Craig Klugman argues that medical progress means that accurate medical information, and thus regulation, is more important than ever.
Christina Sandefur discusses Right to Try legislation and why she supports it.
Jessica Flanigan admits that autonomy has not always been the guiding principle of medical ethics. But perhaps it should be in the future.
Christina Sandefur looks at how we might ease medical regulations and speed new drugs into use, while keeping safety firmly in mind.
Using beneficence as a guide, Alison Bateman-House makes the case for something like our current ethical rules for medication.
Craig Klugman argues that right-to-try laws give only an illusory freedom.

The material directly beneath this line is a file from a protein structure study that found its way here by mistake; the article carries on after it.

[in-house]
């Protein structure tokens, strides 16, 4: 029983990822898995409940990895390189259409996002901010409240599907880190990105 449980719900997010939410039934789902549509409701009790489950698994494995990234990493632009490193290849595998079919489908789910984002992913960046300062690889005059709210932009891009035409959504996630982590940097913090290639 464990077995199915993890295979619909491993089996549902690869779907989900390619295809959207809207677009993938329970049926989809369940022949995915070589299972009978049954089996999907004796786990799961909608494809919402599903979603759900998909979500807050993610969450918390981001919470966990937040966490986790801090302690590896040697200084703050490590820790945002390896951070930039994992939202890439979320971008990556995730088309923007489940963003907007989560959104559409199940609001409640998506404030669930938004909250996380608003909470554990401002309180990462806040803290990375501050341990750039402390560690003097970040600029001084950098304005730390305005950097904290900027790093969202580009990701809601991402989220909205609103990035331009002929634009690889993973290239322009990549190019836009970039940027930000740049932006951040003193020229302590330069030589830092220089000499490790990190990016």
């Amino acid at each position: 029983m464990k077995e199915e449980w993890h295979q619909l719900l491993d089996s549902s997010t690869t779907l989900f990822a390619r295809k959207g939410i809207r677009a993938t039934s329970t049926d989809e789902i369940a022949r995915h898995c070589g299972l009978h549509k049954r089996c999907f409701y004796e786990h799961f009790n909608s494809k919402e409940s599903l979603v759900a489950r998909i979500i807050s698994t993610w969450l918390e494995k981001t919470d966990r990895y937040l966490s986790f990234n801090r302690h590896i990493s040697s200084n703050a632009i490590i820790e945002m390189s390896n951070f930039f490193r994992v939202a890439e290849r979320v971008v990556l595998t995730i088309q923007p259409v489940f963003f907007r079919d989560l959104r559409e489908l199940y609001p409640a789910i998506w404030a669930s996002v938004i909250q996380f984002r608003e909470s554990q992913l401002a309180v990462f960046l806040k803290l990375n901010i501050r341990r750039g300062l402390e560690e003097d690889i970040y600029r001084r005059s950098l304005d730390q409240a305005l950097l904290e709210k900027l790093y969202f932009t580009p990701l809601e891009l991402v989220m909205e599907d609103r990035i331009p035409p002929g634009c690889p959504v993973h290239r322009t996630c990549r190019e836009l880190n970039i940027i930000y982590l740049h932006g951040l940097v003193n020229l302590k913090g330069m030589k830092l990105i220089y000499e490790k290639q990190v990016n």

Jessica Flanigan defends the primary importance of autonomy in medical ethics.
Christina Sandefur argues for fundamental right to self-administer medication.
Craig Klugman argues that in the field of medicine we need a measure of paternalism to keep from hurting ourselves and others.
Alison Bateman-House is skeptical about treating autonomy as the only value in bioethics.